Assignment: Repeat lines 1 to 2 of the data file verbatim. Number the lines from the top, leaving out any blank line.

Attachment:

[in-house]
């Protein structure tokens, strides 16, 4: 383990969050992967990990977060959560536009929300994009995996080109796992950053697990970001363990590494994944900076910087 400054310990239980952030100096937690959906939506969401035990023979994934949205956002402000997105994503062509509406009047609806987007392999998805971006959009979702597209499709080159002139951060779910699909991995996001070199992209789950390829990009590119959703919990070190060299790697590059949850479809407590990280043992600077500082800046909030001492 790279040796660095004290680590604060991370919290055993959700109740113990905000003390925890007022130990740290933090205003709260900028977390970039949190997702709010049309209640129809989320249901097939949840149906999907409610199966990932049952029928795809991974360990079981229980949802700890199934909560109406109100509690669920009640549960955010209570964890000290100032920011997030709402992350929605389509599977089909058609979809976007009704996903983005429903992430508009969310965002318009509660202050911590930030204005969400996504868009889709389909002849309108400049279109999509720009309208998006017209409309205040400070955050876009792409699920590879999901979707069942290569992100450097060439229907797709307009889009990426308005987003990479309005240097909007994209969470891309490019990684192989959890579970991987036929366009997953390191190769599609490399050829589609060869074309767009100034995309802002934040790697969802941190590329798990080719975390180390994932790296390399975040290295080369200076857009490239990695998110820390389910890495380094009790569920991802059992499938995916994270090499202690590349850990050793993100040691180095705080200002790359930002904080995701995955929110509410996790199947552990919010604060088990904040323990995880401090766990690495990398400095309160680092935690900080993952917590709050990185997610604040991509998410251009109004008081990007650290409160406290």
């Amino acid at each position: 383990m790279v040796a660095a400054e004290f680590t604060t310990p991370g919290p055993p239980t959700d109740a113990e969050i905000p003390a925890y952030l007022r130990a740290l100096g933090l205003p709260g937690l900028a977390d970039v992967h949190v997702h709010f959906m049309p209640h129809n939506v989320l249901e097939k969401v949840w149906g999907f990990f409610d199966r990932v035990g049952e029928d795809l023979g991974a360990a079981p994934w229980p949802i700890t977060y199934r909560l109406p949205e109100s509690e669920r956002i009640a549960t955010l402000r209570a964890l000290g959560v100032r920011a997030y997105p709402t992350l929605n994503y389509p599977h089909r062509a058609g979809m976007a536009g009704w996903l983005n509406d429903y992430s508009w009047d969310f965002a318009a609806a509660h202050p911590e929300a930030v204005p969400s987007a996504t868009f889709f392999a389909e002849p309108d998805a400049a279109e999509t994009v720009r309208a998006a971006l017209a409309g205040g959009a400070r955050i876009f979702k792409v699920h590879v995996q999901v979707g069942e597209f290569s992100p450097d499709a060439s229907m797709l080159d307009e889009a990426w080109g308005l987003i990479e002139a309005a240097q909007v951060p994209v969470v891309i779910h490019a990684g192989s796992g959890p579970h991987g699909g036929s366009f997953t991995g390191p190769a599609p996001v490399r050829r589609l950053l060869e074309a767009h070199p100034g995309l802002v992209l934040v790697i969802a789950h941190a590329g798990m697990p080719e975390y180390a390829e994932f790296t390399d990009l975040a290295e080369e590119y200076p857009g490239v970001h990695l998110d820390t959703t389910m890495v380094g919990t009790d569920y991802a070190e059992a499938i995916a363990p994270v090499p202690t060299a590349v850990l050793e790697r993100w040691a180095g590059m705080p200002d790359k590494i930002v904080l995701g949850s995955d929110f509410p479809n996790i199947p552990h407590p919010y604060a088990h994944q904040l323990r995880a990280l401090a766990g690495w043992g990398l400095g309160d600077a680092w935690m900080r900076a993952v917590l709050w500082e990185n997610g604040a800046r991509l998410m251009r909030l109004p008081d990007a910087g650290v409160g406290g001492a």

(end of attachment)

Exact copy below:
[in-house]
């Protein structure tokens, strides 16, 4: 383990969050992967990990977060959560536009929300994009995996080109796992950053697990970001363990590494994944900076910087 400054310990239980952030100096937690959906939506969401035990023979994934949205956002402000997105994503062509509406009047609806987007392999998805971006959009979702597209499709080159002139951060779910699909991995996001070199992209789950390829990009590119959703919990070190060299790697590059949850479809407590990280043992600077500082800046909030001492 790279040796660095004290680590604060991370919290055993959700109740113990905000003390925890007022130990740290933090205003709260900028977390970039949190997702709010049309209640129809989320249901097939949840149906999907409610199966990932049952029928795809991974360990079981229980949802700890199934909560109406109100509690669920009640549960955010209570964890000290100032920011997030709402992350929605389509599977089909058609979809976007009704996903983005429903992430508009969310965002318009509660202050911590930030204005969400996504868009889709389909002849309108400049279109999509720009309208998006017209409309205040400070955050876009792409699920590879999901979707069942290569992100450097060439229907797709307009889009990426308005987003990479309005240097909007994209969470891309490019990684192989959890579970991987036929366009997953390191190769599609490399050829589609060869074309767009100034995309802002934040790697969802941190590329798990080719975390180390994932790296390399975040290295080369200076857009490239990695998110820390389910890495380094009790569920991802059992499938995916994270090499202690590349850990050793993100040691180095705080200002790359930002904080995701995955929110509410996790199947552990919010604060088990904040323990995880401090766990690495990398400095309160680092935690900080993952917590709050990185997610604040991509998410251009109004008081990007650290409160406290």